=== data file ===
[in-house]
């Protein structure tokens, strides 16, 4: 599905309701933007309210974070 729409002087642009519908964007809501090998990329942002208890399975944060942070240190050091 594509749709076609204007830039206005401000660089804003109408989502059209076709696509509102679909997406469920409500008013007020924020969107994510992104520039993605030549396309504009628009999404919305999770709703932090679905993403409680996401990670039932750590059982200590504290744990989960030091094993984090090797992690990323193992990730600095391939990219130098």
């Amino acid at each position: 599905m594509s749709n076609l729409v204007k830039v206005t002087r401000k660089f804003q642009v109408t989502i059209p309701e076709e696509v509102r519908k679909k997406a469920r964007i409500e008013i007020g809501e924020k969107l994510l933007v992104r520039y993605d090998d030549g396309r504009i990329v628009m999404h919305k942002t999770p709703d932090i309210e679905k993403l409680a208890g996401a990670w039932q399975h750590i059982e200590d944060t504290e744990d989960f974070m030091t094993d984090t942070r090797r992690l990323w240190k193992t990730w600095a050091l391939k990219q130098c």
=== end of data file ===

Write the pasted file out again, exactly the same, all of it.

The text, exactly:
[in-house]
């Protein structure tokens, strides 16, 4: 599905309701933007309210974070 729409002087642009519908964007809501090998990329942002208890399975944060942070240190050091 594509749709076609204007830039206005401000660089804003109408989502059209076709696509509102679909997406469920409500008013007020924020969107994510992104520039993605030549396309504009628009999404919305999770709703932090679905993403409680996401990670039932750590059982200590504290744990989960030091094993984090090797992690990323193992990730600095391939990219130098």
């Amino acid at each position: 599905m594509s749709n076609l729409v204007k830039v206005t002087r401000k660089f804003q642009v109408t989502i059209p309701e076709e696509v509102r519908k679909k997406a469920r964007i409500e008013i007020g809501e924020k969107l994510l933007v992104r520039y993605d090998d030549g396309r504009i990329v628009m999404h919305k942002t999770p709703d932090i309210e679905k993403l409680a208890g996401a990670w039932q399975h750590i059982e200590d944060t504290e744990d989960f974070m030091t094993d984090t942070r090797r992690l990323w240190k193992t990730w600095a050091l391939k990219q130098c």